Ever wondered what kinds of wildlife dominate the world’s seas and oceans? Now there’s an answer, at least in terms of the number of species in different categories. It’s not fish. It’s not mammals. It’s crustaceans!
A mammoth Census of Marine Life has revealed that nearly one-fifth, or 19 percent, of all the marine species known to humans are crustaceans — crabs, lobsters, crayfish, shrimp, krill, barnacles and others far too numerous to mention here. The census didn’t count the actual numbers of animals beneath the waves — that would have been impossible — but it did count up the number of species in 25 marine areas. The aim is to set down a biodiversity baseline for future use.
It took 360 scientists to figure this out. Their findings were posted on Monday in PLoS ONE, an open-source peer-reviewed online scientific journal. An even more fulsome list will be out in October.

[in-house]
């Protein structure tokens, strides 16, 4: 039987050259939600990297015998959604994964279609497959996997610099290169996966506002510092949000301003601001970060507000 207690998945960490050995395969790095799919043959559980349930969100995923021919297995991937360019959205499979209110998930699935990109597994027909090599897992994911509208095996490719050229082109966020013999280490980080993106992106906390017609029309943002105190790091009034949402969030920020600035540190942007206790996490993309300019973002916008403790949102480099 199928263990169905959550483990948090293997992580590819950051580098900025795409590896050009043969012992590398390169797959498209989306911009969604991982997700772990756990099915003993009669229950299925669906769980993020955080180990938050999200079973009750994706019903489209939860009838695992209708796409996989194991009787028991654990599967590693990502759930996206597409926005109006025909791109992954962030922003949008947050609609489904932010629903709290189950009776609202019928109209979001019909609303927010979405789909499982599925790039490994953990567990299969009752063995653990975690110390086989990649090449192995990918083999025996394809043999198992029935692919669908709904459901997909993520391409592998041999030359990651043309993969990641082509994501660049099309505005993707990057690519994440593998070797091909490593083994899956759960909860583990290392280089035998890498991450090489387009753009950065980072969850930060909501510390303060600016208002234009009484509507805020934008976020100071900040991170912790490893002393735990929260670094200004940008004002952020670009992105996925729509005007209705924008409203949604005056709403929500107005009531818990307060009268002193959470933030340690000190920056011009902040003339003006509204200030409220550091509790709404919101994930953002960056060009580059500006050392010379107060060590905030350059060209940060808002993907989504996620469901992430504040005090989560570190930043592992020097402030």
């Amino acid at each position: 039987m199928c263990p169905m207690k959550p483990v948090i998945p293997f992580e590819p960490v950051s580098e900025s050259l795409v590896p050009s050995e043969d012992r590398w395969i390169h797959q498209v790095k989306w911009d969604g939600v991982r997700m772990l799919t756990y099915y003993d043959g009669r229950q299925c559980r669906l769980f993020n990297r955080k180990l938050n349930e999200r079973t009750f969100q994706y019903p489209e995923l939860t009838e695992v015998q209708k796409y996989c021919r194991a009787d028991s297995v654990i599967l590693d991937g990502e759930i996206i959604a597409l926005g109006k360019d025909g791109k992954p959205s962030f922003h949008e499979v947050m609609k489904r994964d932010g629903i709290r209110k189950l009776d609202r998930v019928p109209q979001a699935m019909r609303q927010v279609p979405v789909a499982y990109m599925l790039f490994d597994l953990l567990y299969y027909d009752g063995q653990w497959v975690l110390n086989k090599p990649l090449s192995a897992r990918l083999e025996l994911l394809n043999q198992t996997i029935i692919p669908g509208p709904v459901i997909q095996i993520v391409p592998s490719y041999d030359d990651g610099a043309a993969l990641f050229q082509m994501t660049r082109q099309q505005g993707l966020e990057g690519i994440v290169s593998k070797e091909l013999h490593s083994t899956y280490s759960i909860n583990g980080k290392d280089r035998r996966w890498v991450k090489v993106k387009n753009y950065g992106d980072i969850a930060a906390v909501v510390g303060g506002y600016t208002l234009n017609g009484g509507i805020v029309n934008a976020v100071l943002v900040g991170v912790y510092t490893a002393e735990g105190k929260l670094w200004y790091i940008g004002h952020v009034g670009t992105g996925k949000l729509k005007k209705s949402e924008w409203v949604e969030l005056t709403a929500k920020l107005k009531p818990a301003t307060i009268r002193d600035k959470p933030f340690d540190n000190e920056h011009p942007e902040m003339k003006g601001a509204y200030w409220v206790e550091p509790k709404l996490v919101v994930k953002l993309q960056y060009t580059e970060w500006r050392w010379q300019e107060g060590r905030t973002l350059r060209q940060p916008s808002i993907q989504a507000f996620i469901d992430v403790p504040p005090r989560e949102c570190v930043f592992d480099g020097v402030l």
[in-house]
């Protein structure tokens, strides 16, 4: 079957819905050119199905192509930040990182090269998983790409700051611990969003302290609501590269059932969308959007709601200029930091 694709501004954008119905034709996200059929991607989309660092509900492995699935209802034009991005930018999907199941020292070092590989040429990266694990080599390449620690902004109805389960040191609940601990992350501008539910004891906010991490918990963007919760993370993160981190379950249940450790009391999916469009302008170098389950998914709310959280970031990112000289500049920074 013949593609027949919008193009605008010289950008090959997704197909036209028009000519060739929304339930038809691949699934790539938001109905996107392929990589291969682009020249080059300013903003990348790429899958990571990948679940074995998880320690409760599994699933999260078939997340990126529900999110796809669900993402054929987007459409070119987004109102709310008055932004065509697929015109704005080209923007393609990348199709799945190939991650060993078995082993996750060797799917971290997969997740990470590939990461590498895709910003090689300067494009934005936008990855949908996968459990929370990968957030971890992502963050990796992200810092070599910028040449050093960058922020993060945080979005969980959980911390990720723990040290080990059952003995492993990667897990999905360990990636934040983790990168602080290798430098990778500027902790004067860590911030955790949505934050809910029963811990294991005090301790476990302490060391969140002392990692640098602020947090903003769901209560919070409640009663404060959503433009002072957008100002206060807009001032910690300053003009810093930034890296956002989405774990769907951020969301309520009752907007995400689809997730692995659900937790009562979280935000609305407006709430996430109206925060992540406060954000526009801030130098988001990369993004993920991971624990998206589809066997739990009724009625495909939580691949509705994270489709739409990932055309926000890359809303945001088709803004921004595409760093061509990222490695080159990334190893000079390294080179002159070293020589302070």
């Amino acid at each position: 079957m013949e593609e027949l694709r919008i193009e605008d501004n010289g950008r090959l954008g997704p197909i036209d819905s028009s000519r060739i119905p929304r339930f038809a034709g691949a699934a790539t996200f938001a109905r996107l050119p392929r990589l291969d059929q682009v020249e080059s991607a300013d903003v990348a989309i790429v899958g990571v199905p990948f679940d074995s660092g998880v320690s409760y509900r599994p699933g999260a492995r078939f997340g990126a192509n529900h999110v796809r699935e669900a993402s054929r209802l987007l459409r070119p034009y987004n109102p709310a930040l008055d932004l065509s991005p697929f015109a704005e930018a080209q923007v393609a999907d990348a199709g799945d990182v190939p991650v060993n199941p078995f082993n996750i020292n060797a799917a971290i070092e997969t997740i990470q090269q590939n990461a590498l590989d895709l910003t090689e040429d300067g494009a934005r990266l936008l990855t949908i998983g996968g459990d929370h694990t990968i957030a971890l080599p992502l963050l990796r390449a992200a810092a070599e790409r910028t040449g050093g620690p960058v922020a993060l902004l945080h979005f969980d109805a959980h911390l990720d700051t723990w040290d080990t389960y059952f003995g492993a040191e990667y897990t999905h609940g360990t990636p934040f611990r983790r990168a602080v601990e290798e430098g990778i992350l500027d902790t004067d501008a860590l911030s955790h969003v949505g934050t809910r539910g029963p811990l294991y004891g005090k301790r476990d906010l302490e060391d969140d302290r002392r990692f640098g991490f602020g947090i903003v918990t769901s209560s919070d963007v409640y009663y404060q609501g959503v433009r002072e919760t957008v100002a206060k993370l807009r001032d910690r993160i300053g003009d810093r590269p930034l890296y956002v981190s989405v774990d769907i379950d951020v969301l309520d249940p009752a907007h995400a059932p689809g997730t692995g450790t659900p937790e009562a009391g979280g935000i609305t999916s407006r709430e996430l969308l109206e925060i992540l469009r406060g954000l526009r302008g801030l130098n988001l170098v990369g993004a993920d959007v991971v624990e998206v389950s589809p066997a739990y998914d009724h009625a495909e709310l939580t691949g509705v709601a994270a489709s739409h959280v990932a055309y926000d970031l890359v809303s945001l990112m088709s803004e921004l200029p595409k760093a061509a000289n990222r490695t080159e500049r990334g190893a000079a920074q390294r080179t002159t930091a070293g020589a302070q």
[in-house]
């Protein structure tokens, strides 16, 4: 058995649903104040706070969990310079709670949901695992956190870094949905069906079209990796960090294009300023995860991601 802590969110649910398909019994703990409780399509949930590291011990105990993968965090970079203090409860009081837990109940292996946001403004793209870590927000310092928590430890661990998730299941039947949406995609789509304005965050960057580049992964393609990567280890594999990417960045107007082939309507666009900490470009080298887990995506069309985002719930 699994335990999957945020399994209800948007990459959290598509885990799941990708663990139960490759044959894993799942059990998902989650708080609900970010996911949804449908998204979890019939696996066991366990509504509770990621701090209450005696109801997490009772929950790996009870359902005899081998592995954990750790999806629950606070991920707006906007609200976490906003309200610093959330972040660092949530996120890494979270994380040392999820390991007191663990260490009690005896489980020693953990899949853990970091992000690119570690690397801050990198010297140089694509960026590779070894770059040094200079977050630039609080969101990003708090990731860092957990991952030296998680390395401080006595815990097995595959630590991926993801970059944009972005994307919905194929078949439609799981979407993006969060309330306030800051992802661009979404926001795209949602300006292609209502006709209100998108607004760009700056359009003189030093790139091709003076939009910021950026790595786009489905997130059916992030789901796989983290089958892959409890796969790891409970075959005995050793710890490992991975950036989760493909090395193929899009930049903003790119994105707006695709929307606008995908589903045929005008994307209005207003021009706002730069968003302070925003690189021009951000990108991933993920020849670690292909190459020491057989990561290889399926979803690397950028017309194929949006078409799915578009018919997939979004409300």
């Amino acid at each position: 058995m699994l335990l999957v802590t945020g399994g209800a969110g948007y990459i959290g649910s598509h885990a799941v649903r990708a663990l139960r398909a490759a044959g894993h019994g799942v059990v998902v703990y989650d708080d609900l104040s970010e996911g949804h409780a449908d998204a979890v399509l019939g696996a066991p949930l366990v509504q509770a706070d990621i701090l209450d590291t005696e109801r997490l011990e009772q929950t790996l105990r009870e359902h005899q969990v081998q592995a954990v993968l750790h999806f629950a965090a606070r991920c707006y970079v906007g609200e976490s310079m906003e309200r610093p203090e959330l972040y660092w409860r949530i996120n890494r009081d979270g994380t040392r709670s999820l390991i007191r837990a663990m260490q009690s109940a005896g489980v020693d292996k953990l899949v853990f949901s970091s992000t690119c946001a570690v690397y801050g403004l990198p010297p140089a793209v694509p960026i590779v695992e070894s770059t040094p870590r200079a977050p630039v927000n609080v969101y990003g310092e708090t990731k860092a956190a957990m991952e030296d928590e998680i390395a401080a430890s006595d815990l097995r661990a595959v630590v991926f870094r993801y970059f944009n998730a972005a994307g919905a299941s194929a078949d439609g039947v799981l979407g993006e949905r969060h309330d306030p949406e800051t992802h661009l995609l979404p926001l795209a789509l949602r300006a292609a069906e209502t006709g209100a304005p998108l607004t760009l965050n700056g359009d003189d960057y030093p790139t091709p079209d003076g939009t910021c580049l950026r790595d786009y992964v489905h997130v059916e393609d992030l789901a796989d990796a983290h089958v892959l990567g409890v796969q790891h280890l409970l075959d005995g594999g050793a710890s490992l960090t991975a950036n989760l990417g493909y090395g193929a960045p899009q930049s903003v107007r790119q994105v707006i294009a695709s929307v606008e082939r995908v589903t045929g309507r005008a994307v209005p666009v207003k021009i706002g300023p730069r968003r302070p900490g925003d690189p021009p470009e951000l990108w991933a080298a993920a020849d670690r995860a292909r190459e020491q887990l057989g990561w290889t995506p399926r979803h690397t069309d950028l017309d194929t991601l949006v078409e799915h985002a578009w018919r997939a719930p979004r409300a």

For now, there’s plenty of data to chew on: of the 25 marine areas around the world that were examined, Australian and Japanese waters were the most biodiverse, with nearly 33,000 species in each of these locations. The oceans off China, the Mediterranean Sea and the Gulf of Mexico round out the top five most biodiverse marine regions.
After crustaceans, mollusks (like squid, octopus, clams, snails and slugs) rank second in terms of the number of species found in these regions, with 17 percent. Fish, including sharks, make up 12 percent of species. After that, it’s one-celled micro-organisms at 10 percent; algae and other plant-like organisms at 10 percent; segmented worms at 7 percent; sea anemones, corals and jellyfish, 5 percent; flatworms, 3 percent; starfish, brittle stars, sea urchins, sand dollars and sea cucumbers, 3 percent; sponges, 3 percent; mat or “moss animals,” 2 percent; sea squirts, 1 percent.